Japan's cubicle sluggers

TOKYO — On a recent afternoon, Yasuhiko Maehara, a general manager at Nissan Motor Co., excused his staff from work and accompanied them to the Tokyo Dome to watch a baseball game. For a company that lost $2.4 billion last year and cut 20,000 jobs, this might have appeared to be wasteful mismanagement.

But this wasn’t just any game.

Nissan’s company team had advanced to the semifinals of the Inner-City Baseball Tournament, an 80-year tradition in which teams made up of players from Japan’s largest corporations battle for athletic supremacy. And there was a special poignancy this year: After 50 years of competition this was to be the final tournament for Nissan, which won the inner-city crown twice and the national corporate championship in 2003.

After the company’s massive financial losses, Nissan officials announced in February that it will eliminate its two baseball teams, along with its table tennis and track and field teams, by the end of the year.

“We are very, very sad,” said Maehara, who works in Nissan's human resources department. “I have been with Nissan for 30 years and I have come here every year to watch this tournament. Sometimes we won and sometimes we lost, but each time I was here.”

Corporate baseball here is akin to the minor leagues in the United States, a place for talented young players to hone their skills in hopes of impressing a professional scout and getting a call up to Japan’s major leagues. Players have nominal jobs at the companies but are really hired for their on-field talent.

The elimination of the teams might make sense considering Nissan’s off-field performance. In the wake of job losses, spending millions of dollars to support athletic teams might send a troubling message to employees, their families — and stockholders.

Yet corporate teams also have played a role in Japan’s traditional lifetime employment system, building company spirit and camaraderie. Employees wear company colors and logos and sing company fight songs, and the new hires, both men and women, often perform as cheerleaders.

The scene at the Tokyo Dome over the past two weeks showed how much pride companies take in their teams. Thousands of fans, sweating in their business suits, waited for up to an hour in lines snaking around the stadium. Brass bands played fight songs, along with some curious choices such as the Popeye theme and “Anchors Aweigh,” the U.S. Navy’s fight song.

Spectators clapped rhythmically on hand-held fans in company colors, while the cheerleaders performed, sometimes wearing traditional Japanese yukatas and other times banging on taiko drums. Hitachi’s cheer squad did a chicken dance, hands tucked into their armpits and elbows flapping, each time its team scored a run. Mitsubshi’s employees ran through the aisles carrying a giant cardboard car.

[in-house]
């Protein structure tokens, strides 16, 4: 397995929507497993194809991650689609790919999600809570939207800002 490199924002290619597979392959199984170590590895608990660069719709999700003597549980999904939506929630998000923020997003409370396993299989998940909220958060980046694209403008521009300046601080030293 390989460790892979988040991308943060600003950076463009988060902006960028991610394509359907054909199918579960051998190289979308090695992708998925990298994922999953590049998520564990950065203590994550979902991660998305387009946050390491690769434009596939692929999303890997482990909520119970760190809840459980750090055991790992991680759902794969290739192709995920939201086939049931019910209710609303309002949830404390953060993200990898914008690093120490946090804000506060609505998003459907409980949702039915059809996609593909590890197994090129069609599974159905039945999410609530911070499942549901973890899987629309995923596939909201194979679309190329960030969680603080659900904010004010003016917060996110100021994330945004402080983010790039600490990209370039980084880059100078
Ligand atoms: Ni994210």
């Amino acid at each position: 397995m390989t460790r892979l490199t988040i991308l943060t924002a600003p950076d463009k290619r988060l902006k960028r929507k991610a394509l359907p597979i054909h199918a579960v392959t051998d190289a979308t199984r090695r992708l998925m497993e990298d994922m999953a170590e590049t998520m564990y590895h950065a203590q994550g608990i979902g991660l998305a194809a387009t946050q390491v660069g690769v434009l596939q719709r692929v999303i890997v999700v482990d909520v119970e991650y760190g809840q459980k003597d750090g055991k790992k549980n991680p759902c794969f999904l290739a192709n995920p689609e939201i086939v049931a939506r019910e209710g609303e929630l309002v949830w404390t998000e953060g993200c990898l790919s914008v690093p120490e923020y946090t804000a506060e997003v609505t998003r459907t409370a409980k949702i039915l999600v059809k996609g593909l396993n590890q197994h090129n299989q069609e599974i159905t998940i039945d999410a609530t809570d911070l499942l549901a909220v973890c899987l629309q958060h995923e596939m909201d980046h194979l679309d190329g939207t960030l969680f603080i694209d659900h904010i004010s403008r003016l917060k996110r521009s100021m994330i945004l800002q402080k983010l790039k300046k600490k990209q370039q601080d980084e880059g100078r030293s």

The play on the field was good, but not great. For the most part, the teams played “small ball,” content to eek out runs through sacrifice bunts and steals, rather than three-run homers. Still, some of the players were clearly ringers; several attended the National Martial Arts University, which generally is not a prerequisite for entering a car or technology company.

In the semi-final round, Nissan faced vaunted Toyota, its rival on and off the field. Toyota won the national corporate title last year, but Nissan hung tough through six innings, thanks to a strong effort from starting pitcher Yusuke Ishida. But in the seventh, Toyota got a lead-off homer and that was all it needed, as Nissan managed only one hit during the game. Toyota won 1-0 to advance to the final.

In Japan, traditions are being shed, and the Nissan team’s demise seemed symbolic. A day before the semi-final game, Japanese voters sent the long-ruling Liberal Democratic Party to purgatory, overwhelmingly handing power to the change-promising Democratic Party of Japan.

In the business world, companies are turning more frequently to temporary workers, making it easier to downsize or add staff when necessary. And employees, too, are looking for more flexibility from the rigid lifetime system, so perhaps it was fitting when Yukihiro Hayashi, a 24-year-old Nissan pitcher, said after the game that he will transfer to an Osaka gas company to continue his baseball career. But tradition does not die easily. After the final out, the Nissan fans, about 5,000 of them, gave the players a standing ovation. Then, the manager of Nissan’s Oppama plant, which provided several of the players, took a microphone and shouted a final farewell, as some cheerleaders began to cry.

“This is the last game,” he said. “Now it’s over. Thank you very much!”

As he left the stadium with his staff, Maehara grew wistful: “There is a reason so many people stayed after the game. It was our pride. We will miss the team.”